Dec 18

Yellowstone’s National Historic Landmarks

“If you’re in Yellowstone National Park, chances are you are within a historic property,” says Zehra Osman. She explains that the majority of the park’s roads, hotels, cabins, general stores, quarters, and offices are listed on or eligible for listing on the National Register of Historic Places. Eight of these places are considered so important to the nation they have received an even higher honor: the designation of National Historic Landmark.

Osman, a cultural resource specialist and landscape architect for Yellowstone, says that nominating these eight historic properties to National Historic Landmark status required a long and painstaking process on the road to achieving the prestigious designation. “Though it can take months, it usually takes years to do the required in-depth research and documentation, and to usher a nomination through the rigorous evaluation process.”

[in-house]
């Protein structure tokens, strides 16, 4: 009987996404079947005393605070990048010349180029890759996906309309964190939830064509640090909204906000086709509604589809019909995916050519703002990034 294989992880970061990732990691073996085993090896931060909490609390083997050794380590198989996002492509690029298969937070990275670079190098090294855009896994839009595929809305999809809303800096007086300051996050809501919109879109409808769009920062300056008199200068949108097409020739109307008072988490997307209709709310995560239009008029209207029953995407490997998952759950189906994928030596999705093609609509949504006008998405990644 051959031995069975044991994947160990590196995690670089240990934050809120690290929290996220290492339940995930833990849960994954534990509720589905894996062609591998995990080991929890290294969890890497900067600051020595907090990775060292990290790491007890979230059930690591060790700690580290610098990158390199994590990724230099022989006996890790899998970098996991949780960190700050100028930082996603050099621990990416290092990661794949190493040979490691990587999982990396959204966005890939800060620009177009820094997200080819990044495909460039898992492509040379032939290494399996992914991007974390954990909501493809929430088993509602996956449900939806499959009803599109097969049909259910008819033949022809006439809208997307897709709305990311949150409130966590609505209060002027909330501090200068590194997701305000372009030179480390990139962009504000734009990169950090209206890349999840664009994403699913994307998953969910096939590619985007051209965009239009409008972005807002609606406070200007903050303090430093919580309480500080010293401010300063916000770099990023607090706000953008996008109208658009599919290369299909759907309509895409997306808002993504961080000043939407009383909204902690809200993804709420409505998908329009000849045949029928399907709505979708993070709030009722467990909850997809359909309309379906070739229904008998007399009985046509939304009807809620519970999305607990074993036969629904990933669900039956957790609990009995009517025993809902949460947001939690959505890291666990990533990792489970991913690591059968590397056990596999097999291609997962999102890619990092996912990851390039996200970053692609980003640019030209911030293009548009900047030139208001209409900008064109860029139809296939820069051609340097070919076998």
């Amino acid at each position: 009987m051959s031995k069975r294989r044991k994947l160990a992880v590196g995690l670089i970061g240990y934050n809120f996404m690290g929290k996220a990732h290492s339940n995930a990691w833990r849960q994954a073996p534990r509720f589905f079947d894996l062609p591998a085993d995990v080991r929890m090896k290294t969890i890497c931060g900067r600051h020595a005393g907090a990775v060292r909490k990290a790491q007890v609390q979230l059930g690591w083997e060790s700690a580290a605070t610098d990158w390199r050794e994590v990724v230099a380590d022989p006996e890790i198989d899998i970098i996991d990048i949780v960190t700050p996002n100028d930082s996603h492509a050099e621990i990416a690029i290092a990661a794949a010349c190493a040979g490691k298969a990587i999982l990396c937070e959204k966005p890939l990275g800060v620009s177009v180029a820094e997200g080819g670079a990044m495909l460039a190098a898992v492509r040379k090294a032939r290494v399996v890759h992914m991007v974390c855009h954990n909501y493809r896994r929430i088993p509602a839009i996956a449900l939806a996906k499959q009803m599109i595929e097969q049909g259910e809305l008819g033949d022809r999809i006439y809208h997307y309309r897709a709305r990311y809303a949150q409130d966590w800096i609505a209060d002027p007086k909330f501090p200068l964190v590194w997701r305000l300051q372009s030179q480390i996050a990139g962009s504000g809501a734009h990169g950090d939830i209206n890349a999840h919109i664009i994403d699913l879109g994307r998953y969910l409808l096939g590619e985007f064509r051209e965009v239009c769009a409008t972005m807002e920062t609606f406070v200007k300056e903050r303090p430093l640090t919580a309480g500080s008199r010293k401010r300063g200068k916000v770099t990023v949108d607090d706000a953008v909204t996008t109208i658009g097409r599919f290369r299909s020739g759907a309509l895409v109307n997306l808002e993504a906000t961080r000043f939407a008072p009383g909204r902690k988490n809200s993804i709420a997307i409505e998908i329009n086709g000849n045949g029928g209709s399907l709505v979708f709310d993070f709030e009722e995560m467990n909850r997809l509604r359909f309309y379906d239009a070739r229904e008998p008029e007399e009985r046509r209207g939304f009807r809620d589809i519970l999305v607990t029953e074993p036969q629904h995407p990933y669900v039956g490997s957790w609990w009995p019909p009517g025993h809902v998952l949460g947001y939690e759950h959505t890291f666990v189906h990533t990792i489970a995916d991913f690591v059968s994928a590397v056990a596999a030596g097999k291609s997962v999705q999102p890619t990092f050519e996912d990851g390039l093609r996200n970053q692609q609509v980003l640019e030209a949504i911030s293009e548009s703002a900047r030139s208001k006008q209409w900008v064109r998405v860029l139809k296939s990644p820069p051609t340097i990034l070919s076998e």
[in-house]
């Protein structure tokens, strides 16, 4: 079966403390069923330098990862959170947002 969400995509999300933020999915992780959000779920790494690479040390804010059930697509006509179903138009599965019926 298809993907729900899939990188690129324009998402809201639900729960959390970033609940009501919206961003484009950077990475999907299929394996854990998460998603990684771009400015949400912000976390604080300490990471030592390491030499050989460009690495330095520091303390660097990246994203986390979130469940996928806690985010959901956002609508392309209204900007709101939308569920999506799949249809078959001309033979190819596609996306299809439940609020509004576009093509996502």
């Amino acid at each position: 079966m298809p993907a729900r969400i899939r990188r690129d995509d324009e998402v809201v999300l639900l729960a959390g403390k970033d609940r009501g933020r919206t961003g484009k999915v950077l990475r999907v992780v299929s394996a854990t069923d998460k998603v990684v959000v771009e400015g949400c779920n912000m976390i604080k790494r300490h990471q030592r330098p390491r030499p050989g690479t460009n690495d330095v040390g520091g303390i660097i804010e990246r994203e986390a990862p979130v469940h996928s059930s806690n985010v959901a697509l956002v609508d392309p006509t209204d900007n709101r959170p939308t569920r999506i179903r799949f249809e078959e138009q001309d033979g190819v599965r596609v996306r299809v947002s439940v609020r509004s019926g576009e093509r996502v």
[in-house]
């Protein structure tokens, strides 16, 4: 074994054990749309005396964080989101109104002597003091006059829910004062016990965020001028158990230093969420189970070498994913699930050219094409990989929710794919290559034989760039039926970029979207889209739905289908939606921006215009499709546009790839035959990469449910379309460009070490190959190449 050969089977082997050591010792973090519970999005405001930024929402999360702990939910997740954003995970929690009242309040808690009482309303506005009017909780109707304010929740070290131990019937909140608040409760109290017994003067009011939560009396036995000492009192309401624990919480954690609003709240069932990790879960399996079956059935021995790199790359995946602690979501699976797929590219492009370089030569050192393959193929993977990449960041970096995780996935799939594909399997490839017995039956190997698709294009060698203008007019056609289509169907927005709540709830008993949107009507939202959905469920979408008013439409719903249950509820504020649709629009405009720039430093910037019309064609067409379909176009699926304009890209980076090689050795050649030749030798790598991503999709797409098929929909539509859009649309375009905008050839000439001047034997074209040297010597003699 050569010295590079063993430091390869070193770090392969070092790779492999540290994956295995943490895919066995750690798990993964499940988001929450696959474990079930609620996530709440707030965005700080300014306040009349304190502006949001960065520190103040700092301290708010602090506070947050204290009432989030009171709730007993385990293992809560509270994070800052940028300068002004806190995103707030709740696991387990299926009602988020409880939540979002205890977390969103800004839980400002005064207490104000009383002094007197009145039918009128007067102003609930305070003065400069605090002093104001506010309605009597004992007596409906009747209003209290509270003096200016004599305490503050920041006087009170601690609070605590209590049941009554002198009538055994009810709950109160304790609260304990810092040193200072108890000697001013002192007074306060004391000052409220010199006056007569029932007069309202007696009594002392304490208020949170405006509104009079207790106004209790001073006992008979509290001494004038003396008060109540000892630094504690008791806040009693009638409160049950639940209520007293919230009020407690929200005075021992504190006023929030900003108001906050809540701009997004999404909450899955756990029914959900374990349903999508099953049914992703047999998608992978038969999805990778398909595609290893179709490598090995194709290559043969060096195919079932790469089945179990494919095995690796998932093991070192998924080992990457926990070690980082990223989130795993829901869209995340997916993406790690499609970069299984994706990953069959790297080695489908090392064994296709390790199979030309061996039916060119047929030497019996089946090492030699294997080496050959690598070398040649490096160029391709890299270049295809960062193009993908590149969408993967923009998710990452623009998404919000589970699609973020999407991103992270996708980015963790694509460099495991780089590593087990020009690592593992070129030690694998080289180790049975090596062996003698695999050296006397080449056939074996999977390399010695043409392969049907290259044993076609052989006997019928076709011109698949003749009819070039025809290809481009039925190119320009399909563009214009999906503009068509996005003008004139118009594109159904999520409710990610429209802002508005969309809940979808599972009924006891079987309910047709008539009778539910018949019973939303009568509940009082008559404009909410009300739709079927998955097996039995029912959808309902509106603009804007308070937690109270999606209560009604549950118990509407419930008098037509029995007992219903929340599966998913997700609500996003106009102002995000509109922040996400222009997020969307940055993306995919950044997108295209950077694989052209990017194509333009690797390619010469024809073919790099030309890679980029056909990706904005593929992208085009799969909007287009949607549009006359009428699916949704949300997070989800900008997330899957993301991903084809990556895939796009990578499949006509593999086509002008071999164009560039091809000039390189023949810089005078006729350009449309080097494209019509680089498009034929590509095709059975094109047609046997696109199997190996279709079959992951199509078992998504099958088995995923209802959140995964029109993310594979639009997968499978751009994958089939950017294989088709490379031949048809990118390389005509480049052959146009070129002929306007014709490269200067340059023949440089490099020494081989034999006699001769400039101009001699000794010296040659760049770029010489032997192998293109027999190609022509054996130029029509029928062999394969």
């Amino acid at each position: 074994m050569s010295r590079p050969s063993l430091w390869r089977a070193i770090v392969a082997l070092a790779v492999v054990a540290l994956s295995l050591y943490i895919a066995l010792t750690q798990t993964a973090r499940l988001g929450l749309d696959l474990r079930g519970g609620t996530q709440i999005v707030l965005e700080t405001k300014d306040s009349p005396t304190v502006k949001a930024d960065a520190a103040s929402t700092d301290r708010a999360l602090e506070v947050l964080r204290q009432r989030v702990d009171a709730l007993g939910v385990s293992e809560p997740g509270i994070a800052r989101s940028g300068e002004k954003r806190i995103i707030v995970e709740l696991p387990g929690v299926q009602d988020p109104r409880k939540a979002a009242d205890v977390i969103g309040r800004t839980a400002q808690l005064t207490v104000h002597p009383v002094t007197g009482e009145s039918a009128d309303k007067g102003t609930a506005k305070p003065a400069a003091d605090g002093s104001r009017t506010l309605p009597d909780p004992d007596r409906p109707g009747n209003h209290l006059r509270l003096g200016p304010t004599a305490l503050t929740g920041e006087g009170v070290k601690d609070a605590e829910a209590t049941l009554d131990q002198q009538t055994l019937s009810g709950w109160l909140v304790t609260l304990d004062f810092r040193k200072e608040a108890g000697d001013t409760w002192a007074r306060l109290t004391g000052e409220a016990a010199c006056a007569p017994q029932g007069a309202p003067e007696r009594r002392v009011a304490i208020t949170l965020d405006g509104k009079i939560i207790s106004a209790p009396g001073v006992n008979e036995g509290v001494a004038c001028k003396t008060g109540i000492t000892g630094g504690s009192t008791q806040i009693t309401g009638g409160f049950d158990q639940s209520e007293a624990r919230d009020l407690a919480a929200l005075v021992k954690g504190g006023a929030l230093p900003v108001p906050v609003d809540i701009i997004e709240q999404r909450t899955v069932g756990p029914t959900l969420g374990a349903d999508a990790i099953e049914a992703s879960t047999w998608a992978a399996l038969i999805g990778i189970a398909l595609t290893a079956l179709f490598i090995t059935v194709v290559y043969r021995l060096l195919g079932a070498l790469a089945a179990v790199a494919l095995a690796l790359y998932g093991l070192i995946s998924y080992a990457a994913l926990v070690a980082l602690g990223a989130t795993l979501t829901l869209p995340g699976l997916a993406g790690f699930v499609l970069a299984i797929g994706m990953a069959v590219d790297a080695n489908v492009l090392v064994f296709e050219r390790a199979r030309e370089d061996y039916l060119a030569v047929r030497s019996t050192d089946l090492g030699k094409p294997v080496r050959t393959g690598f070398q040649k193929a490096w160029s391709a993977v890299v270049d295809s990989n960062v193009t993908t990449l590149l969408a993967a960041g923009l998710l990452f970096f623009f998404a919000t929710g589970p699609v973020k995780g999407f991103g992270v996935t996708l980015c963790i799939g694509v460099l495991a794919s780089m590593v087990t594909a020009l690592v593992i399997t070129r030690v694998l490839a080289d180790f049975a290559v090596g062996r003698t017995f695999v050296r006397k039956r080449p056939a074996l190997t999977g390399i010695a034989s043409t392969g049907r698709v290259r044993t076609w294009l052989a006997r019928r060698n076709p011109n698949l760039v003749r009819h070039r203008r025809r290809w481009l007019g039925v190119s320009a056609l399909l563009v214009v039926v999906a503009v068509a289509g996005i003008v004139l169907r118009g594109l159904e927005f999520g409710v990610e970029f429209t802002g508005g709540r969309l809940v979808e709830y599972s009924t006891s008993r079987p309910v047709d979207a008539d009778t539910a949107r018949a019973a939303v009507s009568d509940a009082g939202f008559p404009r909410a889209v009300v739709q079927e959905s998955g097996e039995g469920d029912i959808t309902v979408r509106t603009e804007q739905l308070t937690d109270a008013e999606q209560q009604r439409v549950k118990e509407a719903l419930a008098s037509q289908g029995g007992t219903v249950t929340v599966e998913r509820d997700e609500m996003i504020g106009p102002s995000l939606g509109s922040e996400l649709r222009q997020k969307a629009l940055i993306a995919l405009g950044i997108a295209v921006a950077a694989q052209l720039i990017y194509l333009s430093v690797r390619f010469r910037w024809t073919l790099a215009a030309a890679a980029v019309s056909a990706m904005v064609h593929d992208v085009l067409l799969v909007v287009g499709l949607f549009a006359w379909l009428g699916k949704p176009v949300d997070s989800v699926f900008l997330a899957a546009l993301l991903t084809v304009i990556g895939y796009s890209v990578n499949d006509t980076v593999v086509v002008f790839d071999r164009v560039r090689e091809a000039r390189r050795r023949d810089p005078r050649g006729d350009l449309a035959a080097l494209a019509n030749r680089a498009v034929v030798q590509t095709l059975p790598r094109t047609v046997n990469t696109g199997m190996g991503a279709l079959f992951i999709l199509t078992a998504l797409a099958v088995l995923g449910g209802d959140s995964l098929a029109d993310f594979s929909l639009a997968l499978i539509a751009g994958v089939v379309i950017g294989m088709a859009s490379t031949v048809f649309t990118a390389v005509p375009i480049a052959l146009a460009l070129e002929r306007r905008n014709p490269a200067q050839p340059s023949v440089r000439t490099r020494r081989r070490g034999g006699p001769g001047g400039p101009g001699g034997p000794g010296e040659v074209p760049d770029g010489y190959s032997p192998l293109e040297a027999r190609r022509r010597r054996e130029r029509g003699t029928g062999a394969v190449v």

Yellowstone National Park’s National Historic Landmarks include the Old Faithful Inn, Obsidian Cliff, Fort Yellowstone, Lake Hotel, the Northeast Entrance Station, and the trailside museums at Norris Geyser Basin, Fishing Bridge, and Madison.

National Historic Landmarks are nationally significant historic places that possess exceptional value or quality in illustrating or commemorating US heritage. These properties constitute nearly 2,600 of the more than 90,000 entries in the broader National Register of Historic Places. Examples include Pearl Harbor, the Apollo Mission Control Center, and Martin Luther King Jr.’s Birthplace.